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Derek Carr, Odell Beckham Jr., Aaron Donald headline All-Rookie Team

For every rookie in the NFL, life is a series of discoveries. Some come from college convinced that they're going to make it big, only to have reality slap them hard upside the head. Other players rise up through the ranks, with only their faith in themselves keeping them going, and they wind up beating the odds. The 2014 rookie class has seen its own share of ups and downs. With one week left in the regular season, here are the first-year players who have impressed the most.

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Quarterback: Teddy Bridgewater, Minnesota Vikings/Derek Carr, Oakland Raiders

Carr, the 36th overall pick, may have had this spot locked up midseason -- he's done a tremendous amount with very little around him -- but it's Bridgewater who has moved ahead with a great last month. In each of his last four games, the Vikings' quarterback (selected with the last pick in Round 1) has completed over 70 percent of his passes, and while he still has issues with accuracy and ball placement, he's tremendous under pressure, and he's starting to look like the kind of quarterback who can lead a franchise to better things. Carr has certainly looked like that as well, throwing 20 touchdowns to his 11 interceptions. You'd like to see him unleash it a bit more downfield -- Carr's 5.53 yards-per-attempt is by far the lowest among qualifying NFL quarterbacks this season -- but Carr is mobile, tough, smart and whoever takes over in Oakland from coaching and personnel perspective will have something to work with in 2015.

Running Backs: Jeremy Hill, Cincinnati Bengals/Tre Mason, St. Louis Rams

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Hill now stands at 1,024 rushing yards for the season after his 22-carry, 147-yard performance against the Broncos on Monday night -- a win that put the Bengals in the playoffs for the fourth straight season. And it was Hill's 85-yard touchdown scamper with 10:09 left in the first quarter that put the team back on track after Andy Dalton's pick-six to Aqib Talib. In the Bengals' last two games, Hill has taken the ball 47 times for 295 yards. At 6-foot-1 and 238 pounds, the team's second-round pick has all the power, speed and agility you could want in a running back. As for Mason, the third-rounder who broke Bo Jackson's rushing records at Auburn has been impressive in the Rams' power running game, amassing 737 yards on 168 carries.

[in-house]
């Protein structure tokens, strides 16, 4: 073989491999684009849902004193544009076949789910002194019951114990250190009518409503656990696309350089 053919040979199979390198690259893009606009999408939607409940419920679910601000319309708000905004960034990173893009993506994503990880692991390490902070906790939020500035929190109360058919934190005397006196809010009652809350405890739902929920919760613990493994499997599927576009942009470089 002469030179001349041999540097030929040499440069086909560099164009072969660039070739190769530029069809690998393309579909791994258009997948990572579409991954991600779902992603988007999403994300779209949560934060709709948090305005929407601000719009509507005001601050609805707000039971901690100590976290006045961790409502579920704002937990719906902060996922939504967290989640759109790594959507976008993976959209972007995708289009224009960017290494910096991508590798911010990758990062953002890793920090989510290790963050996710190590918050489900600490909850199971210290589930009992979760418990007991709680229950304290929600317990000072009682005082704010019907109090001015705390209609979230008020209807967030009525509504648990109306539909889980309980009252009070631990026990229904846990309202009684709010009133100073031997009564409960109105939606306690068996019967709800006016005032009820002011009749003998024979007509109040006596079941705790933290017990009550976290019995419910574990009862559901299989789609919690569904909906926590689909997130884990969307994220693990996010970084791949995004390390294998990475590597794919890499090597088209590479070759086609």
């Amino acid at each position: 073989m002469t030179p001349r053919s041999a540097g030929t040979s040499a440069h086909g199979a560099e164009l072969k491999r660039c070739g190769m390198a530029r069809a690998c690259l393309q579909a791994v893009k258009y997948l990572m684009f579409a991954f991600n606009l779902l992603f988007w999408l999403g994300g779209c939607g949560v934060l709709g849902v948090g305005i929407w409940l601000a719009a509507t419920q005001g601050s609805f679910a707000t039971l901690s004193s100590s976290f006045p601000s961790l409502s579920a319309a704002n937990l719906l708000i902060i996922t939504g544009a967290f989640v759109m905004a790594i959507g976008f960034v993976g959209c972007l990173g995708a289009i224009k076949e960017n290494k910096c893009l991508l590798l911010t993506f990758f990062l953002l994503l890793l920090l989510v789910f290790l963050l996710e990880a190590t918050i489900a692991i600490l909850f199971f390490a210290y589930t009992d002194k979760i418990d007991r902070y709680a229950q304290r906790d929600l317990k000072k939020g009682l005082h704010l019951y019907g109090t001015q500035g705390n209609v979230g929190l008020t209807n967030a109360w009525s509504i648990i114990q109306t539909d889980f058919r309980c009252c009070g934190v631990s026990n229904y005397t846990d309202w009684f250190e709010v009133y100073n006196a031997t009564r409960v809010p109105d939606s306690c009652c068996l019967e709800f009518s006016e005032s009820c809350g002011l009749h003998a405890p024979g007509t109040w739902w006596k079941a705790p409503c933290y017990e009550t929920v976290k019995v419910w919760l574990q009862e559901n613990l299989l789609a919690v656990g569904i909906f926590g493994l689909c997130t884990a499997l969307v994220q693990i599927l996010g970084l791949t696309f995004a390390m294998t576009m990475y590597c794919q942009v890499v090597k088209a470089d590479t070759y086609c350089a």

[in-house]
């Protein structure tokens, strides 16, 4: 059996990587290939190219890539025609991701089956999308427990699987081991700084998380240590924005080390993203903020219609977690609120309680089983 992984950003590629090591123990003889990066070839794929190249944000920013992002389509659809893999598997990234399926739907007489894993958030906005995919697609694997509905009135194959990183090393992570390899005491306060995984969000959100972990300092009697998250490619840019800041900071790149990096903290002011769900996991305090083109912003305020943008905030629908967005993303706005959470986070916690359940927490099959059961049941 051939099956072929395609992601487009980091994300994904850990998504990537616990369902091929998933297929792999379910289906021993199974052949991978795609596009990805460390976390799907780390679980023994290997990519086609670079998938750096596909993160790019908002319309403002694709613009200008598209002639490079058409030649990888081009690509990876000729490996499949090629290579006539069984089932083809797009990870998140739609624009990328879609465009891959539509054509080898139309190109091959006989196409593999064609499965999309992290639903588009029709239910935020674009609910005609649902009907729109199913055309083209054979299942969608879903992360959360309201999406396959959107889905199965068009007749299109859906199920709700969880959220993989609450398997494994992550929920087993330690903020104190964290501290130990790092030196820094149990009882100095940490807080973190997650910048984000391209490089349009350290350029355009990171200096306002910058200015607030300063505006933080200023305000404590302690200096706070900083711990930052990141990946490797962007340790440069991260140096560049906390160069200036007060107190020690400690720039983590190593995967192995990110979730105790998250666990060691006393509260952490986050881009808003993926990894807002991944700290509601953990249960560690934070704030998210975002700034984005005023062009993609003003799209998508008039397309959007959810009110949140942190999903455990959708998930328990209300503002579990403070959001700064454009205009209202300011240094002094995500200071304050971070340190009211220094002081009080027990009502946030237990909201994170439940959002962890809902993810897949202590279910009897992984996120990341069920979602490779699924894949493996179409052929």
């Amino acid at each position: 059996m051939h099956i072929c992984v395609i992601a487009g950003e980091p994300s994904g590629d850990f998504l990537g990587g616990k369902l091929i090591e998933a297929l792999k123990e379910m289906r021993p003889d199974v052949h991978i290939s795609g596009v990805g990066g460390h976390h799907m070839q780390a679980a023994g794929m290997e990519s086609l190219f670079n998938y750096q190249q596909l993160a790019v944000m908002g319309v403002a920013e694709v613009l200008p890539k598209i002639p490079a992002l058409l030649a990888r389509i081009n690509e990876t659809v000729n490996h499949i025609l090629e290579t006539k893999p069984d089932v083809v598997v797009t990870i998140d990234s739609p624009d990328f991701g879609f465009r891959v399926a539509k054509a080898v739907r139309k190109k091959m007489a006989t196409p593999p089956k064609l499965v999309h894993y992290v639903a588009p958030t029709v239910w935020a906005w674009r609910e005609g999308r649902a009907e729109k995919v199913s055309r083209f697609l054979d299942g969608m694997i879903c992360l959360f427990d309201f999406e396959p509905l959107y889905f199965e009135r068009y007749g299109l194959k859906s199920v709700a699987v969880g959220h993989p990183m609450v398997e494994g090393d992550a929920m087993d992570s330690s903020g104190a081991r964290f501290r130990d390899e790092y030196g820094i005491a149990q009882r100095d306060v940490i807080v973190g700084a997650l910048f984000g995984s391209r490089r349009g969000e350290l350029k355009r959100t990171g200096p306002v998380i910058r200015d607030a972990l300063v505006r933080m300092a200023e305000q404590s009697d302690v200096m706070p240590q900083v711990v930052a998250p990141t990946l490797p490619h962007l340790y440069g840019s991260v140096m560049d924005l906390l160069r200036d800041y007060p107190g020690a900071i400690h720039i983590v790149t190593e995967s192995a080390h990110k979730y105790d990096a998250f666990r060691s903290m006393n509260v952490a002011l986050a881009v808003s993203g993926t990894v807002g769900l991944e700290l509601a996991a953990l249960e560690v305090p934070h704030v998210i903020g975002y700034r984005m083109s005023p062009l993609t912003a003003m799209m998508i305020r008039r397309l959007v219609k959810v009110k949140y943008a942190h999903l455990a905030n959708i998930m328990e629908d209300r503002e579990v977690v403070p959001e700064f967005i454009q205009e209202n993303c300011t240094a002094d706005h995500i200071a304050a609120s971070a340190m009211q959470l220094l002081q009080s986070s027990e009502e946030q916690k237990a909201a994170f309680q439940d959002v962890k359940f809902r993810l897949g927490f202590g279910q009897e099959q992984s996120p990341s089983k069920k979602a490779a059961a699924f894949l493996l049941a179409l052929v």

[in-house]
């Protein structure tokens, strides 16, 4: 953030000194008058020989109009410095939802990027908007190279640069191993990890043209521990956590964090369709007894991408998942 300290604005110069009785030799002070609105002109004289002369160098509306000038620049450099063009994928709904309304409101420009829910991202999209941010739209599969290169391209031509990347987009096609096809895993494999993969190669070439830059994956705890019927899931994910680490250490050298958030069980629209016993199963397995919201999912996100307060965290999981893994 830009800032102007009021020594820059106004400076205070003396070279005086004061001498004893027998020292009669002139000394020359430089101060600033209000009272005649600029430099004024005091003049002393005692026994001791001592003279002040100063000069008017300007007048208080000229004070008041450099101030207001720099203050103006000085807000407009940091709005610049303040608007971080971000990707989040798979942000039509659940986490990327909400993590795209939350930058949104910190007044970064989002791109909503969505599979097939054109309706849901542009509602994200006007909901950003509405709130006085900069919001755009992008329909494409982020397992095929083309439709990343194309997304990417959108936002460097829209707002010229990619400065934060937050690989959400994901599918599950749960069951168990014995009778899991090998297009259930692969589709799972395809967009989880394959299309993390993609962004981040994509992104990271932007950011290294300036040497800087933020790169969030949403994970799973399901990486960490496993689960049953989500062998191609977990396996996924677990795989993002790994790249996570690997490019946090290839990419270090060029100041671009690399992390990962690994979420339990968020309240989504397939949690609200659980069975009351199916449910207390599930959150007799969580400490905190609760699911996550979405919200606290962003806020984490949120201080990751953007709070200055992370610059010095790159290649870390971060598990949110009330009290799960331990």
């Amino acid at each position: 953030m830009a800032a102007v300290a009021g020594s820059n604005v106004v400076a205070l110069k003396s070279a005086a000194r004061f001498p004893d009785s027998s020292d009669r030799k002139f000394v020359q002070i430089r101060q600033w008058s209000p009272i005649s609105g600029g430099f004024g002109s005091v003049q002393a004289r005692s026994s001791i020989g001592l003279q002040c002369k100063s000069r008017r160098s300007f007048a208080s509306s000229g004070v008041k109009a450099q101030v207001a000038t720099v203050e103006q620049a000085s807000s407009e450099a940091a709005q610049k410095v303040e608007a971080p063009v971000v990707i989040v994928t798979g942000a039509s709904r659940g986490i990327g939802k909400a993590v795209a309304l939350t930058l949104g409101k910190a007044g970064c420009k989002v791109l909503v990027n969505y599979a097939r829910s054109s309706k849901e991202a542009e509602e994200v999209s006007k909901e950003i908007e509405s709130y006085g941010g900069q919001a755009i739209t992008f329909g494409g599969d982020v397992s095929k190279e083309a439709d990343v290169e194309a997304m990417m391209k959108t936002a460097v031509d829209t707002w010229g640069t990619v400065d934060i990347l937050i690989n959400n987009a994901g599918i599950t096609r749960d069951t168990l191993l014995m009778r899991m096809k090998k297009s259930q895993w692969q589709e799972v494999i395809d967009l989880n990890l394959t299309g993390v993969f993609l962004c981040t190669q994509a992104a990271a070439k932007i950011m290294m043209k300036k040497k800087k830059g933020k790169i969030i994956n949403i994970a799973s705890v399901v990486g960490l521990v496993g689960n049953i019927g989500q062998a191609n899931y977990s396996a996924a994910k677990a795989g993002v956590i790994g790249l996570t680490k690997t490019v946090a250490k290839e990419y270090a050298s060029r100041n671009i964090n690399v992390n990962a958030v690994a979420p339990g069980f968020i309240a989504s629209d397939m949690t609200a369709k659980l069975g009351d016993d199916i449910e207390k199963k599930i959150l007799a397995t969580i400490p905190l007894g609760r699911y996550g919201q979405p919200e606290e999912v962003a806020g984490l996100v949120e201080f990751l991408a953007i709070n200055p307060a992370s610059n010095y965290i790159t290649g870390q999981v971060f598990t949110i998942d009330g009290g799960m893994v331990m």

Receivers: Odell Beckham Jr., New York Giants/Mike Evans, Tampa Bay Buccaneers

Has any rookie been more impressive than Beckham? Despite losing the first month of the season to injury, the LSU alum and 12th overall pick has 79 receptions on 111 targets for 1,120 yards and 11 touchdowns, and he's made highlight catch after highlight catch. Over the last eight weeks of the season, Beckham leads the NFL in catches (69), yards (1,014), and only Mike Evans and Dez Bryant have more touchdowns than Beckham's eight. As for Evans, he's proven to be the member of that Texas A&M passing attack who has transcended any NFL yips, while Johnny Manziel has been left to figure it out. In a Tampa Bay offense without an actual coordinator and with an unimpressive quarterback rotation, the Bucs' first-round pick has been a beast in the red zone, and one of the league's best contested-catch receivers.

Tight End: Jace Amaro, New York Jets

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Not much has gone right with the Jets' passing offense this year, but in Amaro, the team looks to have a weapon at the tight end position with great potential. The second-round pick's highlight game this season was his 10-catch, 68-yard game against the Broncos on Oct. 12 -- since then, injuries and the general malaise surrounding the team's quarterback position have conspired to limit his opportunities. He has just three catches for 26 yards in his last five games.